March 13, 2002
Israeli Army Kills Italian Journalist (3:54)
The Israeli government continues the largest ground offensive in Palestinian controlled areas of the West Bank and the Gaza in two decades. The Palestinian Authority says a ceasefire would be impossible as long as Israeli forces were in Palestinian areas. This just hours after the UN passed a resolution calling for a recognized Palestinian state alongside Israel. The US-sponsored resolution also calls for an immediate cease-fire in the Israeli-Palestinian conflict. We have an update from Free Speech Radio correspondent Inigo Gilmore from Jerusalem
Big Automakers Win Again on Capital Hill (4:31)
Environmental advocates and consumer groups suffered a blow today when a measure that would require auto manufacturers to increase the fuel efficiency of their vehicles went down to defeat. Much of today’s heated debate on the Senate floor centered on America’s energy security and how to reduce the United State’s dependence on imported fuel. One way to do that, say supporters of an increase in the Corporate Average Fuel Economy Standards — or CAFÉ — standards, would be to require automakers to make their vehicles drive 35-40 miles to the gallon instead of the current rate of 25 miles per gallon. Opponents of the federal requirement argued increased fuel efficiency in automobiles would compromise driver safety and cost thousands of jobs in the auto industry. Kata Mester has more from Capitol Hill:
US/Uzbek Talks: Is Human Rights on the Table? (5:17)
On Tuesday Uzbekistan President Islam Karimov met United States President George Bush as part of a four-day trip to the United States. Today he meets with Defense Secretary Donald Rumsfeld. The meeting comes in the wake of almost six months of unprecedented military cooperation between the two countries in the war in Afghanistan. The two leaders met behind closed doors and failed to meet with journalists. Critics charge that the two leaders do not want to talk about the military cooperation nor the crackdown in Uzbekistan on Islamic groups that has been used as a cover for human rights abuses. Pratap Chatterjee recently returned from Uzbekistan and files this report.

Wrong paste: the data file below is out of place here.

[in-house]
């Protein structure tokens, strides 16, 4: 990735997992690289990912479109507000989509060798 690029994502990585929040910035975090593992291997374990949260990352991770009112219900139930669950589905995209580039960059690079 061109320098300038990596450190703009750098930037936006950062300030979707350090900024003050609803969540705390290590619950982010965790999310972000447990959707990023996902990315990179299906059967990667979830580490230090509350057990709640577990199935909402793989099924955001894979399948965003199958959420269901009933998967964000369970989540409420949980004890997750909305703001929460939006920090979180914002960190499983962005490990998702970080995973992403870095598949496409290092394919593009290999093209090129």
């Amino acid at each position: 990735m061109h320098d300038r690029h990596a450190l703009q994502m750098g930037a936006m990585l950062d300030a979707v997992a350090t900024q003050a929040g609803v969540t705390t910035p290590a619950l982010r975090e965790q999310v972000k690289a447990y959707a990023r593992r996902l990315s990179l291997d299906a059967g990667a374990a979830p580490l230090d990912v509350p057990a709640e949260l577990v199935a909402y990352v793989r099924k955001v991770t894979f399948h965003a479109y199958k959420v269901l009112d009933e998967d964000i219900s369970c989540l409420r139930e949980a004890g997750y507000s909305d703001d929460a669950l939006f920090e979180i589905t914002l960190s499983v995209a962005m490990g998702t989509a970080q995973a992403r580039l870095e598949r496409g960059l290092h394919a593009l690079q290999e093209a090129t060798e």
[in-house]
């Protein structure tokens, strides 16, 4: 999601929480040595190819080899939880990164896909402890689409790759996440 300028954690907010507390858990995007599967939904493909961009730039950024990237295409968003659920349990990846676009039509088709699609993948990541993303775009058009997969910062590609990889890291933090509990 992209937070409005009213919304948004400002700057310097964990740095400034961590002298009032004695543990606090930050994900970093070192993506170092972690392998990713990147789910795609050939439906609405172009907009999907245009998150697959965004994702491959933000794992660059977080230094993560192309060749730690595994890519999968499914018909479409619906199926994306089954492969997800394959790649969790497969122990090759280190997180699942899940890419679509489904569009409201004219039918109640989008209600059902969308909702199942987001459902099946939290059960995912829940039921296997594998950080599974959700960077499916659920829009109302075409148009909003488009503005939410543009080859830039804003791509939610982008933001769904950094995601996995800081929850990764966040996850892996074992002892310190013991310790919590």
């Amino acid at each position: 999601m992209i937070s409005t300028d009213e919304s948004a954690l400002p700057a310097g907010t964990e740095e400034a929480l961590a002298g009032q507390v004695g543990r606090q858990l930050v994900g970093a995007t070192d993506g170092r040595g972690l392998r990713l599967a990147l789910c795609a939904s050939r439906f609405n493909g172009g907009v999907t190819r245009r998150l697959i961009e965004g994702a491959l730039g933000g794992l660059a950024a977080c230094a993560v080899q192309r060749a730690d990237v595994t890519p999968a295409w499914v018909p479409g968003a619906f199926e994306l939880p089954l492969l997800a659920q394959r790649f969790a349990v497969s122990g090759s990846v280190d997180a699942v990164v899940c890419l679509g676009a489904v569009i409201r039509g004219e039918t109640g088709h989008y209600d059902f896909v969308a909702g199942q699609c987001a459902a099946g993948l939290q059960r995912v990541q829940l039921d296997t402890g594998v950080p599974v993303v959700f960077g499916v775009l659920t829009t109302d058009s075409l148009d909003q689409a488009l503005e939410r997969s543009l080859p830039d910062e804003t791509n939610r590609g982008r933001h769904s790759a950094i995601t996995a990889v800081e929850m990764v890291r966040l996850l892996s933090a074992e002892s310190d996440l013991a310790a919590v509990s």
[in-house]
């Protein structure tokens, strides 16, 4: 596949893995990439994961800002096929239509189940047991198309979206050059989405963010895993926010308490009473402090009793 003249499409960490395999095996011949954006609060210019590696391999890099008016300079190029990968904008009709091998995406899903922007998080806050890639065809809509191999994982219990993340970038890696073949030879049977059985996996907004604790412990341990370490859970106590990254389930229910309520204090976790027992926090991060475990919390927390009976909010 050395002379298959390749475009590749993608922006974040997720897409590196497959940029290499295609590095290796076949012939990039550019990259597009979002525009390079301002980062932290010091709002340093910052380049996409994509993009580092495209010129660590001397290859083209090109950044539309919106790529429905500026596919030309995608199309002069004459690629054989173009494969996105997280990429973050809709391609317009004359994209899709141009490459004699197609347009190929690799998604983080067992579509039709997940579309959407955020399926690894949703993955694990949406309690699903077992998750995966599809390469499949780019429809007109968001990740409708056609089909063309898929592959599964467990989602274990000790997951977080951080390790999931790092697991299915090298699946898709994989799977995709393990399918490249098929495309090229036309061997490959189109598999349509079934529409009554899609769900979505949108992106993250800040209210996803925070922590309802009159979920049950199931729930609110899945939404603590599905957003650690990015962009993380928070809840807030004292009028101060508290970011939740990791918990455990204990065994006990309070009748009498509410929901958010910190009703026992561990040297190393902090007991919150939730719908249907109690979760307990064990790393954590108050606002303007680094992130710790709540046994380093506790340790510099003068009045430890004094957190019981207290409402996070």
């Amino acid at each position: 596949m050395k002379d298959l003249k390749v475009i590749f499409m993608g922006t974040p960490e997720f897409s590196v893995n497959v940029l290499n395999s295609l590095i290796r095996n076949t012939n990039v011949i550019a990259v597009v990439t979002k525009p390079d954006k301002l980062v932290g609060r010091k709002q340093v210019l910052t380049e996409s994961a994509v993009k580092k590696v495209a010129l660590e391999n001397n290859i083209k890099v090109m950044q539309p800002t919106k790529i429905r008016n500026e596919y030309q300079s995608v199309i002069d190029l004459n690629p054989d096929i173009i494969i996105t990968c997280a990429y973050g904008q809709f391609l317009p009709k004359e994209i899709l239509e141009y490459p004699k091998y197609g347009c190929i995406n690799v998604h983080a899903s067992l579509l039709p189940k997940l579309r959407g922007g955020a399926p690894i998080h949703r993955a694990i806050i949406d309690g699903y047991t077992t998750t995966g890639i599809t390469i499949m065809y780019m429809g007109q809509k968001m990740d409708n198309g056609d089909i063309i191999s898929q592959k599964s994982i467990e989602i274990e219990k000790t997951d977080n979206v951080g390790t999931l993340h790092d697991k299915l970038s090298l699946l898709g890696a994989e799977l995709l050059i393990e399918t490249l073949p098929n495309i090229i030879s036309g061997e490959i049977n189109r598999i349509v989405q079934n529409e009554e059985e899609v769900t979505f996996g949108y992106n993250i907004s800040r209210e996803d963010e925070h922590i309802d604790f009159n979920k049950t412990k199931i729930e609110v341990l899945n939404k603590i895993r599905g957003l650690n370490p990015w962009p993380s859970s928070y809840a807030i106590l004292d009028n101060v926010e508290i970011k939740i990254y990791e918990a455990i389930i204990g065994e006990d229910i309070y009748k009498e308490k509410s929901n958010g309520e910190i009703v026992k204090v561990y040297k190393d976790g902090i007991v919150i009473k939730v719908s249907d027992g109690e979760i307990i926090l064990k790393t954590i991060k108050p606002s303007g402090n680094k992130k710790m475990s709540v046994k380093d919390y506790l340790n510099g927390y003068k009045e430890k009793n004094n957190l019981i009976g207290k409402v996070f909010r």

Did a Libyan Really Bomb Pan Am 103? (2:58)
Five judges considering the appeal of the Libyan man convicted of the 1988 Lockerbie bombing, are preparing to deliver their verdict. Abdel Basset Al Megrahi was jailed for life in January last year after being found guilty of mass murder. New evidence presented at the appeal suggests that the earlier verdict may have been what some have described as a miscarriage of justice. Al-Megrahi’s co-accused – Al Amin Khalifa Fhimah was acquitted. Geraldine Coughlin reports from the Scottish Court in the Netherlands
South African Election Observers and the Vote in Zimbabwe (3:07)
In Zimbabwe, Robert Mugabe has been declared the winner of fiercely contested presidential elections marred by allegations of violence and intimidation. Final results showed Mugabe winning 56 percent of the poll, against opposition MDC leader Morgan Tsvangirai’s 42 percent. Tsvangirai described the result as the biggest election fraud he’s ever witnessed in his life. And civil society groups are calling on Zimbabweans to register their concern in accordance with the Constitution, starting Friday. Mass protests are expected. But Mugabe’s government has made it clear it will crack down on any dissent in the country, and armed security forces have been deployed around the capital. There are roadblocks on all the main roads leading in and out of Harare. Teams of international observers who’ve been in Zimbabwe to monitor the polls on Wednesday made closing statements about the election. Zoe Eisenstein reports from Harare.